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8 Do’s and Don’ts for How to Find (and Keep) a Professional Mentor

June 24, 2015

We’ve all heard about the long-lasting value of having a mentor, but we also know that building such relationships can be complicated work. Let’s face it: The prospect of asking someone point-blank to be your mentor is kind of awkward.

But it doesn’t have to be. As Sheryl Sandberg writes in Lean In: “The strongest [mentoring] relationships spring out of a real, often earned, connection felt by both sides.”

In other words, it’s a relationship; not a transaction. So how does it differ from a plain old professional relationship? Simple: The mentee is actively supported and advised by the mentor. This creates a unique opportunity to be guided and challenged by someone you trust professionally.

mentor

There are a variety of ways to initiate these relationships. Some mentorships develop organically, but it’s also a good idea to formalize the relationship in order to make the most of it. Once you’ve identified a potential mentor, find a way to “propose” that feels organic. Explain why you admire them and what you’d specifically like to learn from them.

I’ve discovered a few key do’s and don’ts in the strongest mentoring relationships I’ve observed.

DO

…utilize your alumni network and professional women’s leadership groups within your company to identify potential mentors. Getting to know people who are already a part of your network in some capacity will allow you to more naturally launch a mentoring connection.

…set expectations from the get-go. If someone agrees to mentor you, they want to see you succeed. Can they help you strengthen your interviewing skills? Edit your resume/cover letters? Help you better navigate office politics? Coach you on how to negotiate? Set clear objectives for what you want to accomplish so you have a strong framework in which to work.

…establish how frequently you will connect. Once a month for dinner? Every other week for a chat over the phone? Make sure you are realistic about how much time you have so you don’t over-commit.

…approach mentorship as a two-way street. I have mentors who sometimes reach out to me for advice or to assist them on a project, and I’m always happy to help. After all, they trained me and I observed from them how to best practice my job. Don’t miss an opportunity to ask them how you might support them in their own work.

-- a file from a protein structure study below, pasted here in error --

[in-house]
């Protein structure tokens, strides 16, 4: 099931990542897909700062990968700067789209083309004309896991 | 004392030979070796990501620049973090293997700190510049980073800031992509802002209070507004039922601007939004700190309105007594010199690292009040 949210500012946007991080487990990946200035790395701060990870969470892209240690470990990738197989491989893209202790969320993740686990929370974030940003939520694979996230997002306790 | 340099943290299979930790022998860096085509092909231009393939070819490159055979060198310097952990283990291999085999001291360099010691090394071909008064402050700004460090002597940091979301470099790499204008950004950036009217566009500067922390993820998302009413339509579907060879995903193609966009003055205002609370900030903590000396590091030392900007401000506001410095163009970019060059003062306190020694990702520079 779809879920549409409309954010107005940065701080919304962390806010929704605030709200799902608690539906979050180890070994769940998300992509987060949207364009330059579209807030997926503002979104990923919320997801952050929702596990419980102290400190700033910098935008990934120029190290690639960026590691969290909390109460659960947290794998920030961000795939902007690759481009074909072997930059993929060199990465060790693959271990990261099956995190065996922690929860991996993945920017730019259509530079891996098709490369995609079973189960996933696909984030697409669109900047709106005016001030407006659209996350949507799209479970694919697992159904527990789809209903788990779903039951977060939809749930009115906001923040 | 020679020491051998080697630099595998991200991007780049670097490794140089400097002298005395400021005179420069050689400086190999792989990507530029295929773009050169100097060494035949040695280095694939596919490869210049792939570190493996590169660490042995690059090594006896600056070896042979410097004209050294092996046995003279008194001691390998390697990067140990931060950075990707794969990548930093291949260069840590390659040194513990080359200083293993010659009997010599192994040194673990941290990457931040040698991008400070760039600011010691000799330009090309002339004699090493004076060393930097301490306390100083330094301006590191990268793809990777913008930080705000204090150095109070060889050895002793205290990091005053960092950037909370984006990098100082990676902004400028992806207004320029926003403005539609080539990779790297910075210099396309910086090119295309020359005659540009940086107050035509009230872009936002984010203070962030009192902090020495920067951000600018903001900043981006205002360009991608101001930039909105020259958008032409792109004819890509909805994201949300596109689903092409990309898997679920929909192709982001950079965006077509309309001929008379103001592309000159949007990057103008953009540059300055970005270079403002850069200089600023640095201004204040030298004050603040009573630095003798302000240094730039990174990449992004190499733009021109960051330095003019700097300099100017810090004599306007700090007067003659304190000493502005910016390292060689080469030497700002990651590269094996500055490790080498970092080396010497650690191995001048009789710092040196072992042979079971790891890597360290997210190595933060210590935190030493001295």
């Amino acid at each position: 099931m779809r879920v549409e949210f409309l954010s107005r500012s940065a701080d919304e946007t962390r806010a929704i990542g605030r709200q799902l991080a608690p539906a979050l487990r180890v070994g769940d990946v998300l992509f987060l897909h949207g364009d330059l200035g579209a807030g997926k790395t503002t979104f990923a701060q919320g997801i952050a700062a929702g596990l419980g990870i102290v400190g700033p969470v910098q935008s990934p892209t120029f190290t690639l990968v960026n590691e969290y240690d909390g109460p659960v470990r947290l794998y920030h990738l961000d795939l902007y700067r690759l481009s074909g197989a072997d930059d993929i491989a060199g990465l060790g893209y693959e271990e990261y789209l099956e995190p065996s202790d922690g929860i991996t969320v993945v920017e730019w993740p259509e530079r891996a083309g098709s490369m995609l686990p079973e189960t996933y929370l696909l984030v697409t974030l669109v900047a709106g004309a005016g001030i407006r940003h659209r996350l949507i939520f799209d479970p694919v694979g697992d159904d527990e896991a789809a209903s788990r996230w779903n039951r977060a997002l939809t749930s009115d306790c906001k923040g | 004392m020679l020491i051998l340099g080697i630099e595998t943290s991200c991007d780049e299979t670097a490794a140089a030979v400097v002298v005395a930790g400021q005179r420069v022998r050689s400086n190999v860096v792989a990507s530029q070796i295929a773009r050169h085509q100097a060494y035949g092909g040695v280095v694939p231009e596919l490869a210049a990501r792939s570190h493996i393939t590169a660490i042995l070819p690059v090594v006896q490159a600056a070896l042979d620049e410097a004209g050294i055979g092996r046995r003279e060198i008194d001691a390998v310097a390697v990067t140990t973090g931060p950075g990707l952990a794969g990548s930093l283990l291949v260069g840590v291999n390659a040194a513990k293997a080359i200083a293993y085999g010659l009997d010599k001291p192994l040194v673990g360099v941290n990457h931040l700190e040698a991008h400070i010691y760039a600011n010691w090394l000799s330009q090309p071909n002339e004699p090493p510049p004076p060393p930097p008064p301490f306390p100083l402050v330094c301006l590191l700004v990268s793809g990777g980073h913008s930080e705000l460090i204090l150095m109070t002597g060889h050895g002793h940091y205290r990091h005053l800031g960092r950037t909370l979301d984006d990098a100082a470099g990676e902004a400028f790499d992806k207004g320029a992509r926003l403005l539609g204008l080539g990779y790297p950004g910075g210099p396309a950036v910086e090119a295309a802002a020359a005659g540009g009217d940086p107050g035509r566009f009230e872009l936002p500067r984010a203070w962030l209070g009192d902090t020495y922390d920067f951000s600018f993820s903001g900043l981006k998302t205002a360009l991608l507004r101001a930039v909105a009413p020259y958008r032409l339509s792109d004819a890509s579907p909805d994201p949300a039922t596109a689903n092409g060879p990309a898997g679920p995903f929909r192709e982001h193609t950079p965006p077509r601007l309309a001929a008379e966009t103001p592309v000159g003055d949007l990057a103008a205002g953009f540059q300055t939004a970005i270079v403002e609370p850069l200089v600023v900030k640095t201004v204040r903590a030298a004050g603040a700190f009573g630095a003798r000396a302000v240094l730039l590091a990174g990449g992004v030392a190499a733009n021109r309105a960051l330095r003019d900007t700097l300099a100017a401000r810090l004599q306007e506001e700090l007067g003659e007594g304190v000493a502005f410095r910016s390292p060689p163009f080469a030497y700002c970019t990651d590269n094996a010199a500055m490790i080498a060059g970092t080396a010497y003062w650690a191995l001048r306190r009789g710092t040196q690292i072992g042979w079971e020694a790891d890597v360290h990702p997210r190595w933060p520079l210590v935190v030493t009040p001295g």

…build an authentic relationship with your mentor. If you see that her favorite restaurant is on the Restaurant Week list, shoot her an email to let her know (or better yet, invite her to lunch there). If you read a book or article that you think will resonate with her, send her the link with a well thought-out note.

mentor

DON’T

…expect to learn everything from her or about her on your first meeting. It takes time to build a relationship with someone, even when that relationship has clearly outlined objectives.

…get defensive when you receive constructive, critical feedback from your mentor. Isn’t that what this is about? If you were just getting praise, you wouldn’t be learning anything new.

…be concerned if you don’t become best friends. Mentoring is first and foremost professional; you don’t have to have tons in common or want to hang out every weekend for it to be valuable.

Cultivating a successful mentoring relationship doesn’t have to be overly complex. If you 1) begin with clear goals and expectations, 2) commit yourself to learning and growing professionally, and 3) maintain a genuine connection with your mentor, you will likely form professional allies who will guide you throughout your career. Don’t forget to thank them along the way.


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Talia Schatz is the Associate Director for Student Programming in the Career Development Office at Barnard College. She oversees the Alumnae to Student Mentoring Program and counsels students on professional development matters. She lives in Manhattan. Read more of Talia's posts.


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